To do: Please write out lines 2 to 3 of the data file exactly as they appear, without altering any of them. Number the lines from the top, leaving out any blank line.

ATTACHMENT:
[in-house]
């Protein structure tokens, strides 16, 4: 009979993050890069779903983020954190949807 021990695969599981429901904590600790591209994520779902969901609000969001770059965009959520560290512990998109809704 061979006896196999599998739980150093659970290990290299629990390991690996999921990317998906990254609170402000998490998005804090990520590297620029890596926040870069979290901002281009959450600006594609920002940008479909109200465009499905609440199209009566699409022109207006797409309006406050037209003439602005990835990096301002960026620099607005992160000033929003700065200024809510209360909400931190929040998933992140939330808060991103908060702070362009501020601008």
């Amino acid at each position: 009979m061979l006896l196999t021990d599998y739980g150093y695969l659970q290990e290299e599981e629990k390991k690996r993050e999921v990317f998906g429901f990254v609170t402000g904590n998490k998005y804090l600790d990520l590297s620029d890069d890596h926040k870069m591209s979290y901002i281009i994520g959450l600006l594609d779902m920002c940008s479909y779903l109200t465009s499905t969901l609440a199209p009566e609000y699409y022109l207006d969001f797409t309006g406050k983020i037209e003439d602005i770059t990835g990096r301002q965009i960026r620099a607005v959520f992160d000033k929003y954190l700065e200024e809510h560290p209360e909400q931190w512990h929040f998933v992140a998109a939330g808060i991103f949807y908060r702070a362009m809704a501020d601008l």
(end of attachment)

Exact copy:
């Protein structure tokens, strides 16, 4: 009979993050890069779903983020954190949807 021990695969599981429901904590600790591209994520779902969901609000969001770059965009959520560290512990998109809704 061979006896196999599998739980150093659970290990290299629990390991690996999921990317998906990254609170402000998490998005804090990520590297620029890596926040870069979290901002281009959450600006594609920002940008479909109200465009499905609440199209009566699409022109207006797409309006406050037209003439602005990835990096301002960026620099607005992160000033929003700065200024809510209360909400931190929040998933992140939330808060991103908060702070362009501020601008």
């Amino acid at each position: 009979m061979l006896l196999t021990d599998y739980g150093y695969l659970q290990e290299e599981e629990k390991k690996r993050e999921v990317f998906g429901f990254v609170t402000g904590n998490k998005y804090l600790d990520l590297s620029d890069d890596h926040k870069m591209s979290y901002i281009i994520g959450l600006l594609d779902m920002c940008s479909y779903l109200t465009s499905t969901l609440a199209p009566e609000y699409y022109l207006d969001f797409t309006g406050k983020i037209e003439d602005i770059t990835g990096r301002q965009i960026r620099a607005v959520f992160d000033k929003y954190l700065e200024e809510h560290p209360e909400q931190w512990h929040f998933v992140a998109a939330g808060i991103f949807y908060r702070a362009m809704a501020d601008l």